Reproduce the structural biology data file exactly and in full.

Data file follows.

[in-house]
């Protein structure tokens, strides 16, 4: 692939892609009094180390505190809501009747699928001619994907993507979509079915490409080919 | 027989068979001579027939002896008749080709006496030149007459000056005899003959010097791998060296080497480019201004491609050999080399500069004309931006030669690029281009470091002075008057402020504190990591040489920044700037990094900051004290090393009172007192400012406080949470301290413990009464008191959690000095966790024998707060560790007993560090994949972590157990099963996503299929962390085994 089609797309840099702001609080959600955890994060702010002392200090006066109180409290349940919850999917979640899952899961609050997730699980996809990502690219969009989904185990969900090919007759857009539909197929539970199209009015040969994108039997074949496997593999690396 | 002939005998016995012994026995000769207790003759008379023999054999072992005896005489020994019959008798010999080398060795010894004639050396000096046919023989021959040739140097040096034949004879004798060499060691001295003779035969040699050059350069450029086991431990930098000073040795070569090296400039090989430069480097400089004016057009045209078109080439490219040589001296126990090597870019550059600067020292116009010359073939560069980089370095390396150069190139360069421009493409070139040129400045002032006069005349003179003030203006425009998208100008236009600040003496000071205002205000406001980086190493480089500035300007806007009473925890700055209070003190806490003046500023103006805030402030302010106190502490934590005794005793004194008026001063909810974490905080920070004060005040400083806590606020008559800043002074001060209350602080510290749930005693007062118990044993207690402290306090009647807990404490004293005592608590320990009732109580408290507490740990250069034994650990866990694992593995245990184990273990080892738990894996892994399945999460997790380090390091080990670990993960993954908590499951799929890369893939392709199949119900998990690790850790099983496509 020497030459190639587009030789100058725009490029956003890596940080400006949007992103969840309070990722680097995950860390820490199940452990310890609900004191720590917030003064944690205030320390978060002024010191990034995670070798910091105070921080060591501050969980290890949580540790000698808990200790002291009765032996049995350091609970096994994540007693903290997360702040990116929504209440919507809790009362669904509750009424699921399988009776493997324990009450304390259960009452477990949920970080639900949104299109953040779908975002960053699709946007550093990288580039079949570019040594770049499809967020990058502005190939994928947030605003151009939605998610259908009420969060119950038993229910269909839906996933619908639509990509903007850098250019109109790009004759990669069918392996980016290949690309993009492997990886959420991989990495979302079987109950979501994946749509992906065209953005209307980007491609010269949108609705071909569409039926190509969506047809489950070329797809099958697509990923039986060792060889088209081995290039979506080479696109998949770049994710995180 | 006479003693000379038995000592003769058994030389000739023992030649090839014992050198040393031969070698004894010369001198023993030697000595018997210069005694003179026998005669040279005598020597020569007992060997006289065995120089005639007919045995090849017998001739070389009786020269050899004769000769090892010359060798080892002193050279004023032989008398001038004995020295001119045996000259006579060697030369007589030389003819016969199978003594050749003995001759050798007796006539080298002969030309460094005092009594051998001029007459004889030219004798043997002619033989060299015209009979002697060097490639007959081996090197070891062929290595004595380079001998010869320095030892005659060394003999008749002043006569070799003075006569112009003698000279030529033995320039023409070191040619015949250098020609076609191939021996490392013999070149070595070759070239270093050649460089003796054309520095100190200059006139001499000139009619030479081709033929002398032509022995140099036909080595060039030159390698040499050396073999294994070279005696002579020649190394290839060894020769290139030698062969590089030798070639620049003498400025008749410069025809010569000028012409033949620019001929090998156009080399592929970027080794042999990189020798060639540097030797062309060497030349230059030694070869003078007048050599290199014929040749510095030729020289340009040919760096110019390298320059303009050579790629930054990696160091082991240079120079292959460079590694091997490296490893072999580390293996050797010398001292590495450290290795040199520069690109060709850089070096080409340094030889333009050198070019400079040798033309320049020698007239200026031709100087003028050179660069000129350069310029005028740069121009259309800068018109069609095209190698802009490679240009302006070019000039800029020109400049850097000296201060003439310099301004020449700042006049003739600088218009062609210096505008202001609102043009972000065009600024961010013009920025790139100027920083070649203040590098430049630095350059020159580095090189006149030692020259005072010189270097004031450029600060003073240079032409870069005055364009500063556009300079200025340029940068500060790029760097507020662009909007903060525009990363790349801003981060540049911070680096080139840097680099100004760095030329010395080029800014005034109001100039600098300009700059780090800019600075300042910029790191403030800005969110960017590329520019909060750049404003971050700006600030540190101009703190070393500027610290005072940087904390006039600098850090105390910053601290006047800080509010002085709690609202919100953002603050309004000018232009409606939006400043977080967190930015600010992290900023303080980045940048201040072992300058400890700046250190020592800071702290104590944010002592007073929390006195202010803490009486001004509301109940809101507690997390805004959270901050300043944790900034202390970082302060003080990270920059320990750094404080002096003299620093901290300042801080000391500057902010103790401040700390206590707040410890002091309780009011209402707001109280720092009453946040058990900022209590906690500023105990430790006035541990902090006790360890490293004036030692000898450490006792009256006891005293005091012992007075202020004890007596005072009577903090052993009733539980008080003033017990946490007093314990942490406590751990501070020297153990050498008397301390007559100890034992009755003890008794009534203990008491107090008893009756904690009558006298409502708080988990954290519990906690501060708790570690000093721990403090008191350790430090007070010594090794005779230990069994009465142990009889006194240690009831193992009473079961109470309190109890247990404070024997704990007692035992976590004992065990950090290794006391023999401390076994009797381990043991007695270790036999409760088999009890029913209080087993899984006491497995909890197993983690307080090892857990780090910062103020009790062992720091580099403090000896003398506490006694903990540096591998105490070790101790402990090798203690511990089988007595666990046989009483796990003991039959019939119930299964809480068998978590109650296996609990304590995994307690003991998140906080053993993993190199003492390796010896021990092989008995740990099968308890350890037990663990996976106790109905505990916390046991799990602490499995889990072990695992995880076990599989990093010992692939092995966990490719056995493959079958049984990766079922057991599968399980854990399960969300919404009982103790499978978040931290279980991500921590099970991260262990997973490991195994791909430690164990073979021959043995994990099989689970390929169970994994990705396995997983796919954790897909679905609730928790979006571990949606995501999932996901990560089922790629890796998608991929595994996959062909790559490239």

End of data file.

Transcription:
[in-house]
């Protein structure tokens, strides 16, 4: 692939892609009094180390505190809501009747699928001619994907993507979509079915490409080919 | 027989068979001579027939002896008749080709006496030149007459000056005899003959010097791998060296080497480019201004491609050999080399500069004309931006030669690029281009470091002075008057402020504190990591040489920044700037990094900051004290090393009172007192400012406080949470301290413990009464008191959690000095966790024998707060560790007993560090994949972590157990099963996503299929962390085994 089609797309840099702001609080959600955890994060702010002392200090006066109180409290349940919850999917979640899952899961609050997730699980996809990502690219969009989904185990969900090919007759857009539909197929539970199209009015040969994108039997074949496997593999690396 | 002939005998016995012994026995000769207790003759008379023999054999072992005896005489020994019959008798010999080398060795010894004639050396000096046919023989021959040739140097040096034949004879004798060499060691001295003779035969040699050059350069450029086991431990930098000073040795070569090296400039090989430069480097400089004016057009045209078109080439490219040589001296126990090597870019550059600067020292116009010359073939560069980089370095390396150069190139360069421009493409070139040129400045002032006069005349003179003030203006425009998208100008236009600040003496000071205002205000406001980086190493480089500035300007806007009473925890700055209070003190806490003046500023103006805030402030302010106190502490934590005794005793004194008026001063909810974490905080920070004060005040400083806590606020008559800043002074001060209350602080510290749930005693007062118990044993207690402290306090009647807990404490004293005592608590320990009732109580408290507490740990250069034994650990866990694992593995245990184990273990080892738990894996892994399945999460997790380090390091080990670990993960993954908590499951799929890369893939392709199949119900998990690790850790099983496509 020497030459190639587009030789100058725009490029956003890596940080400006949007992103969840309070990722680097995950860390820490199940452990310890609900004191720590917030003064944690205030320390978060002024010191990034995670070798910091105070921080060591501050969980290890949580540790000698808990200790002291009765032996049995350091609970096994994540007693903290997360702040990116929504209440919507809790009362669904509750009424699921399988009776493997324990009450304390259960009452477990949920970080639900949104299109953040779908975002960053699709946007550093990288580039079949570019040594770049499809967020990058502005190939994928947030605003151009939605998610259908009420969060119950038993229910269909839906996933619908639509990509903007850098250019109109790009004759990669069918392996980016290949690309993009492997990886959420991989990495979302079987109950979501994946749509992906065209953005209307980007491609010269949108609705071909569409039926190509969506047809489950070329797809099958697509990923039986060792060889088209081995290039979506080479696109998949770049994710995180 | 006479003693000379038995000592003769058994030389000739023992030649090839014992050198040393031969070698004894010369001198023993030697000595018997210069005694003179026998005669040279005598020597020569007992060997006289065995120089005639007919045995090849017998001739070389009786020269050899004769000769090892010359060798080892002193050279004023032989008398001038004995020295001119045996000259006579060697030369007589030389003819016969199978003594050749003995001759050798007796006539080298002969030309460094005092009594051998001029007459004889030219004798043997002619033989060299015209009979002697060097490639007959081996090197070891062929290595004595380079001998010869320095030892005659060394003999008749002043006569070799003075006569112009003698000279030529033995320039023409070191040619015949250098020609076609191939021996490392013999070149070595070759070239270093050649460089003796054309520095100190200059006139001499000139009619030479081709033929002398032509022995140099036909080595060039030159390698040499050396073999294994070279005696002579020649190394290839060894020769290139030698062969590089030798070639620049003498400025008749410069025809010569000028012409033949620019001929090998156009080399592929970027080794042999990189020798060639540097030797062309060497030349230059030694070869003078007048050599290199014929040749510095030729020289340009040919760096110019390298320059303009050579790629930054990696160091082991240079120079292959460079590694091997490296490893072999580390293996050797010398001292590495450290290795040199520069690109060709850089070096080409340094030889333009050198070019400079040798033309320049020698007239200026031709100087003028050179660069000129350069310029005028740069121009259309800068018109069609095209190698802009490679240009302006070019000039800029020109400049850097000296201060003439310099301004020449700042006049003739600088218009062609210096505008202001609102043009972000065009600024961010013009920025790139100027920083070649203040590098430049630095350059020159580095090189006149030692020259005072010189270097004031450029600060003073240079032409870069005055364009500063556009300079200025340029940068500060790029760097507020662009909007903060525009990363790349801003981060540049911070680096080139840097680099100004760095030329010395080029800014005034109001100039600098300009700059780090800019600075300042910029790191403030800005969110960017590329520019909060750049404003971050700006600030540190101009703190070393500027610290005072940087904390006039600098850090105390910053601290006047800080509010002085709690609202919100953002603050309004000018232009409606939006400043977080967190930015600010992290900023303080980045940048201040072992300058400890700046250190020592800071702290104590944010002592007073929390006195202010803490009486001004509301109940809101507690997390805004959270901050300043944790900034202390970082302060003080990270920059320990750094404080002096003299620093901290300042801080000391500057902010103790401040700390206590707040410890002091309780009011209402707001109280720092009453946040058990900022209590906690500023105990430790006035541990902090006790360890490293004036030692000898450490006792009256006891005293005091012992007075202020004890007596005072009577903090052993009733539980008080003033017990946490007093314990942490406590751990501070020297153990050498008397301390007559100890034992009755003890008794009534203990008491107090008893009756904690009558006298409502708080988990954290519990906690501060708790570690000093721990403090008191350790430090007070010594090794005779230990069994009465142990009889006194240690009831193992009473079961109470309190109890247990404070024997704990007692035992976590004992065990950090290794006391023999401390076994009797381990043991007695270790036999409760088999009890029913209080087993899984006491497995909890197993983690307080090892857990780090910062103020009790062992720091580099403090000896003398506490006694903990540096591998105490070790101790402990090798203690511990089988007595666990046989009483796990003991039959019939119930299964809480068998978590109650296996609990304590995994307690003991998140906080053993993993190199003492390796010896021990092989008995740990099968308890350890037990663990996976106790109905505990916390046991799990602490499995889990072990695992995880076990599989990093010992692939092995966990490719056995493959079958049984990766079922057991599968399980854990399960969300919404009982103790499978978040931290279980991500921590099970991260262990997973490991195994791909430690164990073979021959043995994990099989689970390929169970994994990705396995997983796919954790897909679905609730928790979006571990949606995501999932996901990560089922790629890796998608991929595994996959062909790559490239």